The narrow trail bends up around a corner and the young birches arch overhead. A small sign reads, “Drover’s Path,” and, given a choice between the gravel road I’ve been running and a path twisting up out of sight, I know my route. I stub my toes into the steepening grade; I go up. And, though I am more than 3000 miles from home terrain, the close birches and narrow way, even the scuffed stone underfoot, seem familiar. Then, the light ahead that presages a clearing begins to shine, and I pop out into the open. “Whoa,” I say involuntarily, “Whoa.” And I slow to a walk and watch the Sound of Sleat unfold before me. Some 500 feet below the gray water sets up in rows akin to print; a lighthouse winks on a point; and across the water the mountains of Knoydart poke into the clouds.
The path ahead runs through a field of ferns grown up around recent logging and then sweeps around a contour; the footing is firm, the drizzle that insists feels like a balm. I begin running again, feeling the usual tension between admiring the sweep of land and attending to the footwork of the trail. I am on my way to Leitur Fura, a village abandoned 200 years ago when its mix of short-season agriculture and smuggling finally couldn’t sustain its hundred people. Those leaving Leitur Fura set out for Nova Scotia, and here on the Isle of Skye in old Scotia, they have left behind their stone cellarholes and the gray light of Sleat.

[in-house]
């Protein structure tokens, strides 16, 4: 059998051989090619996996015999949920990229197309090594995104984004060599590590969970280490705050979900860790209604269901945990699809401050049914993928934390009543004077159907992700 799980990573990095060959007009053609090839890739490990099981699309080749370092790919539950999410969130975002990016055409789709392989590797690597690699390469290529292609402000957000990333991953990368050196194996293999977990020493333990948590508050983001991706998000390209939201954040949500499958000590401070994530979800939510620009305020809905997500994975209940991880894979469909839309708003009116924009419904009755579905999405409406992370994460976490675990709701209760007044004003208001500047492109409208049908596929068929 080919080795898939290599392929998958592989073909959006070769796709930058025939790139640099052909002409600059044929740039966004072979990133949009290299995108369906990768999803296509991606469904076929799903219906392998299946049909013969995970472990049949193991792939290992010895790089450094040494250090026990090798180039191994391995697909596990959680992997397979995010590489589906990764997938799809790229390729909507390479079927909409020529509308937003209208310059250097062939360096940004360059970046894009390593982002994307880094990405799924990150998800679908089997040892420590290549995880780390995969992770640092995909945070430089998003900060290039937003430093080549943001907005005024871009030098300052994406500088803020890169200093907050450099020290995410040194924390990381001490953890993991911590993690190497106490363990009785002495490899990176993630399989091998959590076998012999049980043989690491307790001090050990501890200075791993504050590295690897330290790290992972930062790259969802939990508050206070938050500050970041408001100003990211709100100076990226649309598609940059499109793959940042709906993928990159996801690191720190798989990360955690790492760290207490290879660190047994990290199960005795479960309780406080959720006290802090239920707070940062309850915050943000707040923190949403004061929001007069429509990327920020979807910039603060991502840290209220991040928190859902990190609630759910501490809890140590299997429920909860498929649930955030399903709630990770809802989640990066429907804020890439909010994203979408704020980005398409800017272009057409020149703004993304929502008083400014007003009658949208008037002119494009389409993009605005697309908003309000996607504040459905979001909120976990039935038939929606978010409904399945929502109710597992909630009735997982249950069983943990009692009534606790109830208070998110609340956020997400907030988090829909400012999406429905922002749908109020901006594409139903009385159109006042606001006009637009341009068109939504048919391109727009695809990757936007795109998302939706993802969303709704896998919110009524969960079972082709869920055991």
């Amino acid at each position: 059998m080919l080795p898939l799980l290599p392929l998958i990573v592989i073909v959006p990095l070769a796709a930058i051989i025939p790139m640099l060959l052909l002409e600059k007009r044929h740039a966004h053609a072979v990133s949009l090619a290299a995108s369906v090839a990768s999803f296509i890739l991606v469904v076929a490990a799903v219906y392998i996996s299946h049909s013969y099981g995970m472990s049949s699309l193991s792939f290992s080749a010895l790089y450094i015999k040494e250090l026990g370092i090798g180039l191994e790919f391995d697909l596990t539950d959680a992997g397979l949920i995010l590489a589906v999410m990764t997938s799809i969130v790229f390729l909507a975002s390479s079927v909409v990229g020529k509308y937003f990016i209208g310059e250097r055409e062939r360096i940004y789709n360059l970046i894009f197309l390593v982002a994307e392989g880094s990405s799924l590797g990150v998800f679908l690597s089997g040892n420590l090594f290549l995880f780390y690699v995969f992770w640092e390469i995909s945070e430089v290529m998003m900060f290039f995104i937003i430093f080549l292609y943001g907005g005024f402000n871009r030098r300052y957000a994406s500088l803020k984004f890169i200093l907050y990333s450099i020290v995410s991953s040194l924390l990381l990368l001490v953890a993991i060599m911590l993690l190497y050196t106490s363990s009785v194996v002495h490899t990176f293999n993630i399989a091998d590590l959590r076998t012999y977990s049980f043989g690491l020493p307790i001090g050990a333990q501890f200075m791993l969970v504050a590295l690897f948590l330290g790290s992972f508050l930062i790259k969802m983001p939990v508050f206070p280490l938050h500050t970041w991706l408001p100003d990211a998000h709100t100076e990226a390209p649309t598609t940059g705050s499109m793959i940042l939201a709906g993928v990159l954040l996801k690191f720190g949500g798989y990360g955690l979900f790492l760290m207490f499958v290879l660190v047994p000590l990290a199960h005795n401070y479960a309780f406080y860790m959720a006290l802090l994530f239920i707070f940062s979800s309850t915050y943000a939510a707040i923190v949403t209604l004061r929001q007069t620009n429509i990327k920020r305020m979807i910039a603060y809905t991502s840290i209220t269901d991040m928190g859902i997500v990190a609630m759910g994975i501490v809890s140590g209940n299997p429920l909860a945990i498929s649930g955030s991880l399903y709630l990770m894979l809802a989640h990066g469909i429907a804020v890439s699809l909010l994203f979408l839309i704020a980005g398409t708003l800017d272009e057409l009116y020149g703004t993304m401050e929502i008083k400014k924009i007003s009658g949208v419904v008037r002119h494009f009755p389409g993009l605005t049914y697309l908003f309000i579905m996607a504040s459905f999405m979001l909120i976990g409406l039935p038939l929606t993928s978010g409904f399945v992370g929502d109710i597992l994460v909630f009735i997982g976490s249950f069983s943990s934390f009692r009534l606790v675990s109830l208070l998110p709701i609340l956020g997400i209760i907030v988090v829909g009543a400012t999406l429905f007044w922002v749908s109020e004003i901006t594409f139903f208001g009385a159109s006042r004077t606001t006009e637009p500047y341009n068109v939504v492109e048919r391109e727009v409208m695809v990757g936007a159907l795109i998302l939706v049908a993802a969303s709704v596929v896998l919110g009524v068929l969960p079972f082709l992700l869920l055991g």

Reading Henry Thoreau’s journal, with its closely observed record of his daily walking, reminds me of travel’s merits. Every time we set out for terra-less-known, we gain new eyes, and, with those eyes, we see afresh. This recent travel in my family’s ancestral land, Scotland, has suggested long roots to my affinity for two landscapes – New Hampshire’s White Mountains and Maine’s intricate coast. In the Highlands and on the Isle of Skye, I kept rounding corners or looking down and seeing reminders of home; then, the land would turn exotic before my eyes. These twin perceptions made every moment rife with awareness and possibility; I was travelling a good deal a long way from Concord, even as its adjacent lands flashed before my eyes.
Then, I did what all vacation-travelers do: I came home; there, I returned to my daily trails and wanderings. But I also resolved to keep my traveler’s eye. And that, it seems to me, is part of the knack for living that Henry Thoreau mastered – he could travel “a good deal in Concord” because he found the ways and the awareness to see with a traveler’s eye.